January 22nd, 2008
From the Maya Devi Temple, I walked back to where the bus had dropped me and had dal-baht at the little restaurant, though I hesitate to call it that. The man warned me that if I were going to Kathmandu, there has been a strike since this morning. Strikes in Kathmandu can get dangerous, occasionally even with hand grenades being tossed, so I was glad I'd risked the over night bus ride. It ended up being safer and I would have been tuck in Kathmandu until the strike ends.
I took an hour long bus ride to Bhairawa then transferred to a rickshaw to take me to the border in Belahiya. It was fun riding along in the cycle-rickshaw amongst the other friendly locals, waving and smiling as we went by. The border was a hectic, noisy mess, with huge transport trucks holding up traffic. I took the chance to photograph the colourfully decorated trucks when a man rushed over and asked if I was a journalist. I told him I wasn't, that I just take pictures for fun, and he let me be. I sort of wondered if I would have had trouble if I was a journalist, what exactly they were worried about...
Somewhat reluctantly, I crossed back into India, and did the reverse paperwork from a week earlier. From Sunauli, on the Indian side, I caught a bus to Gorakhpur, arriving just after dark. In Gorakhpur, I started feeling very far away. The bus terminal had no English, but Kushinagar is a famous enough place that they understood where I was going.
I returned to the street to find the bus and didn't have to wait long. I sat in the back with a kind looking man and his family and tried my hardest to stay awake. It made the ninety minute ride feel that much longer as I would feel my head bobbing from side to side occasionally. This wasn't a place or time that I wanted to miss my stop.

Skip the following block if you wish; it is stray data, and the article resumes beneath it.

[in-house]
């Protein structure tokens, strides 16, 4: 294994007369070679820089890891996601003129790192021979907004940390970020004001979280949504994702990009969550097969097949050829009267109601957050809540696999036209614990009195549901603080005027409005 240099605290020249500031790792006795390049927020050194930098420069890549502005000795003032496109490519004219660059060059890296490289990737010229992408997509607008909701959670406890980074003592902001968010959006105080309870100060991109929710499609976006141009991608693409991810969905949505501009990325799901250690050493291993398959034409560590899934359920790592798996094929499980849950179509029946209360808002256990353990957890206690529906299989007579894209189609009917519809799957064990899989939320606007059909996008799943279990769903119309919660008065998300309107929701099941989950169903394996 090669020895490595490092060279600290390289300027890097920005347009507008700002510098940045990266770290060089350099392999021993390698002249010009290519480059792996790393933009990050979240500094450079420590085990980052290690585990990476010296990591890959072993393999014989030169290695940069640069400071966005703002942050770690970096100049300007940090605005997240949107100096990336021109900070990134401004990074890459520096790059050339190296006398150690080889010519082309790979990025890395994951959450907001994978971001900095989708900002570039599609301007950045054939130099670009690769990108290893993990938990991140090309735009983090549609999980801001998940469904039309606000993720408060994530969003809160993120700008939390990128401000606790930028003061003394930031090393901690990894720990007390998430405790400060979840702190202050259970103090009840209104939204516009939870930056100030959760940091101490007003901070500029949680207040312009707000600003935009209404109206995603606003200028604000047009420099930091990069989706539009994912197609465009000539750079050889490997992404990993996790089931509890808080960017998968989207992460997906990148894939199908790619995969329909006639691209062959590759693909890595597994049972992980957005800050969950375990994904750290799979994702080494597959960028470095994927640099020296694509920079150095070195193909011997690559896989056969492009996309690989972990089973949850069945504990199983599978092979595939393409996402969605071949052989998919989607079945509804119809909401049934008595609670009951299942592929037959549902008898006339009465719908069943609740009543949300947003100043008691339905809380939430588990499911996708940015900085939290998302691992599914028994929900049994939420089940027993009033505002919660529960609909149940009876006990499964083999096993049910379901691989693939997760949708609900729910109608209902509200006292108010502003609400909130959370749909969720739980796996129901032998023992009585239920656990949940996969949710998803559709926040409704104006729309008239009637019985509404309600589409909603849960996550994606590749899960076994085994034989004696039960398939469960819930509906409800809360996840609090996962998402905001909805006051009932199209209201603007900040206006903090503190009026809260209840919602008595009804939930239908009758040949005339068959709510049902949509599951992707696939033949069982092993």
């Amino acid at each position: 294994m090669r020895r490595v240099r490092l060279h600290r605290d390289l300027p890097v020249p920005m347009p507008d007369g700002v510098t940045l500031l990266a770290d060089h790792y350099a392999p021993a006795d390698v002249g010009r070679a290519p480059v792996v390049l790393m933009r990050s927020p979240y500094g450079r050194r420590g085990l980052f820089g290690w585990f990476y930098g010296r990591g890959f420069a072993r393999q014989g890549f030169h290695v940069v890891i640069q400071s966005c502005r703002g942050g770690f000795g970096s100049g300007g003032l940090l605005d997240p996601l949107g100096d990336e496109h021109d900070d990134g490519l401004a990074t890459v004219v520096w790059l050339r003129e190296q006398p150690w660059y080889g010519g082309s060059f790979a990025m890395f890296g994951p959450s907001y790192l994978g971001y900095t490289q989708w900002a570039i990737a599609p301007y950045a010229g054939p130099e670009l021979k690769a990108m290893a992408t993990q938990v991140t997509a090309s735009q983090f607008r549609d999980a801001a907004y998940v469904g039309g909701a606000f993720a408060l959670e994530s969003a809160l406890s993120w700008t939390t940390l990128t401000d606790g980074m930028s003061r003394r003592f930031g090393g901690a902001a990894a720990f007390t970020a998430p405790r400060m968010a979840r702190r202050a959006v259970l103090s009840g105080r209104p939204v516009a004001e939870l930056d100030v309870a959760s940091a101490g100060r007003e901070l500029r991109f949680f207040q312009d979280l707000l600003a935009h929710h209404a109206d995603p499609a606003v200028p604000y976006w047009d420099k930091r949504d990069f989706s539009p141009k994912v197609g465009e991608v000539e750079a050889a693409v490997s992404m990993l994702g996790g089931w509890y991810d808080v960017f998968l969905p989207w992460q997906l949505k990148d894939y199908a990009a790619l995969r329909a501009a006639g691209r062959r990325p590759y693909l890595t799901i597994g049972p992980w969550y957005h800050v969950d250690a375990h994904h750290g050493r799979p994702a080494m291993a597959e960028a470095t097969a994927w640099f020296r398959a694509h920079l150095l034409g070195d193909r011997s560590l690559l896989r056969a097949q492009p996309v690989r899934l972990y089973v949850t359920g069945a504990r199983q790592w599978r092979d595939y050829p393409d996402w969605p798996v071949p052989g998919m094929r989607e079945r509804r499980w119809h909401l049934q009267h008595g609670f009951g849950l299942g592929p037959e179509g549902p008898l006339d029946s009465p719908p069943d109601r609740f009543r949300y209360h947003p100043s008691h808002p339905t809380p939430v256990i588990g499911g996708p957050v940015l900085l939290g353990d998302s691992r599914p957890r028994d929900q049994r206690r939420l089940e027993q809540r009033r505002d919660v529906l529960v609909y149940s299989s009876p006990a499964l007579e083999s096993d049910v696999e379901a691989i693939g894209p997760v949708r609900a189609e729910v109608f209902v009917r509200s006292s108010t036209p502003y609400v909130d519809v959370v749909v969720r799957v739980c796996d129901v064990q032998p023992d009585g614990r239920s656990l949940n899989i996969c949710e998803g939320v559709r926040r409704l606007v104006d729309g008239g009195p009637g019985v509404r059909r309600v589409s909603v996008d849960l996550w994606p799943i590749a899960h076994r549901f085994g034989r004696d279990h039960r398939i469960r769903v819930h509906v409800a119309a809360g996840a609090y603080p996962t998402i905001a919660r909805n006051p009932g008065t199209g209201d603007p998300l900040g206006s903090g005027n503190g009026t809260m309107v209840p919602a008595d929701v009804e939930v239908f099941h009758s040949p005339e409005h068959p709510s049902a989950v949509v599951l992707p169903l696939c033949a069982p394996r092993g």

I arrived in Kushinar around 9pm, but it might as well have been the middle of the night. The bus driver let me of at the town arch and was gone, leaving me alone. I read that there is a Vietnamese temple nearby that offers rooms to pilgrims but I didn't know where it was, let alone where I was, and it was dark, very dark. It was the first time I'd been dropped off anywhere in India I wasn't being solicited for a ride to a guesthouse and it was the first time I wished I was being offered a ride. But there was no one anywhere. I'd never felt so far away.
As far as I could see, there was only one road, so I headed down it until my eyes adjusted enough to look at my map. The temple was just 300 hundred meters down the road. My nerves relaxed somewhat now that I had my bearings. It's only the night evening after the full moon and the moonlight began to pierced through the mist enough that I could make out silhouettes along the road. The strip of short, boxy houses ended and I started to see outlines of pagodas and pointy tiled roofs floating in the distance.
I arrived at the temple after a few minutes, but the wrought iron gate that surrounded the complex was locked. I began to mentally prepare myself to nestle by the gate on the side of the road until dawn. But first, I gave to gate a gentle rattle and waited. As I was about to give up, I noticed someone coming out of the main building with a lamp. He asked me what I wanted so I told him, a place to sleep. He unlocked the gate and led me to the two storey dorm along the side of the temple. The power was out, but he gave me two candles and a lighter. I dropped my backpack on the floor, stretched out on the bed, and let the relief of laying down for the first time in two days permeated through me.